Local musher Aaron Peck is speaking out about this week’s scandal involving peer Dallas Seavey.
Peck doesn’t believe allegations that March’s second-place finisher in the Iditarod Trail Sled Dog Race doped his dogs.
“He is a real competitor, but he has strong character. He has been raised in a really awesome family. This is not the cheating kind of person,” said Peck.
“He really cares a lot about the race. It’s breaking his heart that he has to go through this.”
Peck answered questions about doping, as well as those about his own experiences in the sport during a visit to the Rotary Club on Friday.
He believes foul play is afoot in regard to what happened with Seavey.
“Somebody has done this to his dogs. You have to understand, at the end of the race the dogs go into a holding area,” he said.
“It’s not the most secure. This musher hasn’t slept for days. He is away from his team for a couple hours. Someone could have … slipped a pill in the dogs’ mouths.”
Beyond speaking about that, Peck also discussed his own reasons for loving the sport.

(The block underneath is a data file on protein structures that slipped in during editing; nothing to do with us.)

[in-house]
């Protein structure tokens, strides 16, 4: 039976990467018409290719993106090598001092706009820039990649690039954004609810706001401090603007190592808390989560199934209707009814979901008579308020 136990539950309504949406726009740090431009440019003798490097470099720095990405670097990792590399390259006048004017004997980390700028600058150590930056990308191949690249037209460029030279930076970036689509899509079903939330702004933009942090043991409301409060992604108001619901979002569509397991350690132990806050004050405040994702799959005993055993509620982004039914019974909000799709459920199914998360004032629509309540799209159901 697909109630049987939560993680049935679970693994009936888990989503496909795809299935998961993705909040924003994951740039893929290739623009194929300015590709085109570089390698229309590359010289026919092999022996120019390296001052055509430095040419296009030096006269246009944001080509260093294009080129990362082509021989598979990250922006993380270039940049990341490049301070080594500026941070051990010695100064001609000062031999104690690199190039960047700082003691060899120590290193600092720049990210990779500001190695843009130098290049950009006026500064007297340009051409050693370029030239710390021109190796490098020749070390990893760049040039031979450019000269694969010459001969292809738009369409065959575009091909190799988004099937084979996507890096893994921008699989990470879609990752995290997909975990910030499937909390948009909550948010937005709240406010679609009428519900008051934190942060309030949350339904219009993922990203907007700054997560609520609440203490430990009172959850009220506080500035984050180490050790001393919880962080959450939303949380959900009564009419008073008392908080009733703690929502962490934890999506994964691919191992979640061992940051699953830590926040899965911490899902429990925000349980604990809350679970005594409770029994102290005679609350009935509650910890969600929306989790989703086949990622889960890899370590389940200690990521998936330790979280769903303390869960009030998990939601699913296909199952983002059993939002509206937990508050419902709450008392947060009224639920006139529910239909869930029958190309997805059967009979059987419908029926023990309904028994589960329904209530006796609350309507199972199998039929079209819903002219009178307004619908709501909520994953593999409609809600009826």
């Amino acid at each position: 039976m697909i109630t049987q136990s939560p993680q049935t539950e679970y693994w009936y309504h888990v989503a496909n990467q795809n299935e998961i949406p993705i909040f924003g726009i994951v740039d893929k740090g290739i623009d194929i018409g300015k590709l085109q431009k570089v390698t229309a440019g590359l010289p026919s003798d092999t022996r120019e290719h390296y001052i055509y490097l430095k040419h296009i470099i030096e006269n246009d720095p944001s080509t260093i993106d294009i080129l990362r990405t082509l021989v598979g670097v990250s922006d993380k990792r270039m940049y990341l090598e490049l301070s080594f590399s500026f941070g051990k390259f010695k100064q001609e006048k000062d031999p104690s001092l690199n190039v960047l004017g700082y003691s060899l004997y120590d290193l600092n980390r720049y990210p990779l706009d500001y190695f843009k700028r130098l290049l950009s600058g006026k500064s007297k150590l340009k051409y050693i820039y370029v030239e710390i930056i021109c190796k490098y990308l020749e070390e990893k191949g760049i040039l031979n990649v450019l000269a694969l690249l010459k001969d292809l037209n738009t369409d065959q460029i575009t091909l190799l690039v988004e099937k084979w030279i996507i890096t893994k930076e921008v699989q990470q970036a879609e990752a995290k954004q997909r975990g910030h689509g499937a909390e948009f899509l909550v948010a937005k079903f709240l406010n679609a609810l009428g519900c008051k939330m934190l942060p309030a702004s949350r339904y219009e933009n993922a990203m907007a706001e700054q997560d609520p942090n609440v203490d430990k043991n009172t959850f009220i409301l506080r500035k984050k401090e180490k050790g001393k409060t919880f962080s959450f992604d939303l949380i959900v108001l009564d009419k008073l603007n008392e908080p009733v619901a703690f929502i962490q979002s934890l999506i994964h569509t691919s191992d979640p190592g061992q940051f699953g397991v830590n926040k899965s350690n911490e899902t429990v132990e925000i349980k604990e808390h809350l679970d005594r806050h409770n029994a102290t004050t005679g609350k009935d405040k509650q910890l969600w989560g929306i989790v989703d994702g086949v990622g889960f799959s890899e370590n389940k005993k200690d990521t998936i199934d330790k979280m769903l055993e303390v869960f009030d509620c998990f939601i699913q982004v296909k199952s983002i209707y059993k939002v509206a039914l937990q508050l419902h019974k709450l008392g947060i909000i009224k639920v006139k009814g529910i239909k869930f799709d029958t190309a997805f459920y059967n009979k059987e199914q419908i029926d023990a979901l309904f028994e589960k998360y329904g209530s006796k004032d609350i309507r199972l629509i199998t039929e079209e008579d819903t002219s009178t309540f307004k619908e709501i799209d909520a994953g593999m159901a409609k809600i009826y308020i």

“To be really honest … I have ambitions about winning the Iditarod,” he said. “I am a competitive person, and my goal is to be the first Canadian to win.”
He has competed four times — in 2000, 2005, 2009 and 2013. His passion for the sport first began when he was the Iditarod live on television at 13.
Peck left for Alaska to try to train at just 18 years of age.
“This has been an incredible journey. I was slow to grow up. I was a transient traveling with sled dogs,” he said.
“But in the last four years I’ve settled down with my family and gotten more involved with the community.”
Peck and his wife own a dog boarding kennel and offer sled dog tours through their company, Elevation Dogs.
But he loves few things more than being pulled by beautiful huskies. He hopes to be back racing in 2018.
“I love what the race stands for. I’m still in the pursuit of the race. I am competitive,” he said. “I look forward to going again in the future.”
He also wants people to learn more about the sport, and is happy to teach people.
“I can be a light in the community, speak to schools, and be a positive example,” he said. “Don’t spend time begrudging that voice in your head.”
“Listen, and let it lead you right to your passion, whatever it is.”
(Story and photo by Jordan Parker)